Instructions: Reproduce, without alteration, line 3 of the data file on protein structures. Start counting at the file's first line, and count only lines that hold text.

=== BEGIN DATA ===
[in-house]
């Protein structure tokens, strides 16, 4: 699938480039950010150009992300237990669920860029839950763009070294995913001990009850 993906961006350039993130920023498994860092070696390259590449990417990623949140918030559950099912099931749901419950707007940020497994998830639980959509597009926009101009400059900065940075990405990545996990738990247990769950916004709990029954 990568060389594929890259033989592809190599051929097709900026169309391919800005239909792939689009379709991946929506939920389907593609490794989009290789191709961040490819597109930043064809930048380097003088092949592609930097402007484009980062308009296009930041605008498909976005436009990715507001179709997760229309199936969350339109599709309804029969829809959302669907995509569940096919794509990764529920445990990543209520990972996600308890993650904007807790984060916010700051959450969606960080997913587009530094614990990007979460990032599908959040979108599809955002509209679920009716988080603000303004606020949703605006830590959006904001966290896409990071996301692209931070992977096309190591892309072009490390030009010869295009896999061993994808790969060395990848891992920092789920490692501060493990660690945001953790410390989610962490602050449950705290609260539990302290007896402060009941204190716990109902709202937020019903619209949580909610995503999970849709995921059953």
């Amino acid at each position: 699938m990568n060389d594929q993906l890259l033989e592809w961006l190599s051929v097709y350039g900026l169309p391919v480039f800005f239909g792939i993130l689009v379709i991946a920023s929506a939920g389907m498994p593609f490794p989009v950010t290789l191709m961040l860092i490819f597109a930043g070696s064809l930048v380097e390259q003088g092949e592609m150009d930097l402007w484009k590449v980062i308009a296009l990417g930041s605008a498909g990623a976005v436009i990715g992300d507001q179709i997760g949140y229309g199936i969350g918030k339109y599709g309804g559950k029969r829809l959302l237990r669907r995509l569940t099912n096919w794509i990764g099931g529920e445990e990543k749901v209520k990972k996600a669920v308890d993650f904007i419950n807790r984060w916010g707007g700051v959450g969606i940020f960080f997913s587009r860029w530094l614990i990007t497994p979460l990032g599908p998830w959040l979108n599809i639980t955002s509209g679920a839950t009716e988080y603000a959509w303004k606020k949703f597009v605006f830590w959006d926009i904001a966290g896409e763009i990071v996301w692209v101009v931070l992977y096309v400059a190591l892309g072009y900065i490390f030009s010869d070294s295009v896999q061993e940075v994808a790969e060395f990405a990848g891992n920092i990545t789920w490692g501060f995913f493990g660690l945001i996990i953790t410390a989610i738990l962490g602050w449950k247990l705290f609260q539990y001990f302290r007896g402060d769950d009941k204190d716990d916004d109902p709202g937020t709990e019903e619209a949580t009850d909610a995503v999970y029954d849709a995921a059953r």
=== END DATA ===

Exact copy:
């Amino acid at each position: 699938m990568n060389d594929q993906l890259l033989e592809w961006l190599s051929v097709y350039g900026l169309p391919v480039f800005f239909g792939i993130l689009v379709i991946a920023s929506a939920g389907m498994p593609f490794p989009v950010t290789l191709m961040l860092i490819f597109a930043g070696s064809l930048v380097e390259q003088g092949e592609m150009d930097l402007w484009k590449v980062i308009a296009l990417g930041s605008a498909g990623a976005v436009i990715g992300d507001q179709i997760g949140y229309g199936i969350g918030k339109y599709g309804g559950k029969r829809l959302l237990r669907r995509l569940t099912n096919w794509i990764g099931g529920e445990e990543k749901v209520k990972k996600a669920v308890d993650f904007i419950n807790r984060w916010g707007g700051v959450g969606i940020f960080f997913s587009r860029w530094l614990i990007t497994p979460l990032g599908p998830w959040l979108n599809i639980t955002s509209g679920a839950t009716e988080y603000a959509w303004k606020k949703f597009v605006f830590w959006d926009i904001a966290g896409e763009i990071v996301w692209v101009v931070l992977y096309v400059a190591l892309g072009y900065i490390f030009s010869d070294s295009v896999q061993e940075v994808a790969e060395f990405a990848g891992n920092i990545t789920w490692g501060f995913f493990g660690l945001i996990i953790t410390a989610i738990l962490g602050w449950k247990l705290f609260q539990y001990f302290r007896g402060d769950d009941k204190d716990d916004d109902p709202g937020t709990e019903e619209a949580t009850d909610a995503v999970y029954d849709a995921a059953r």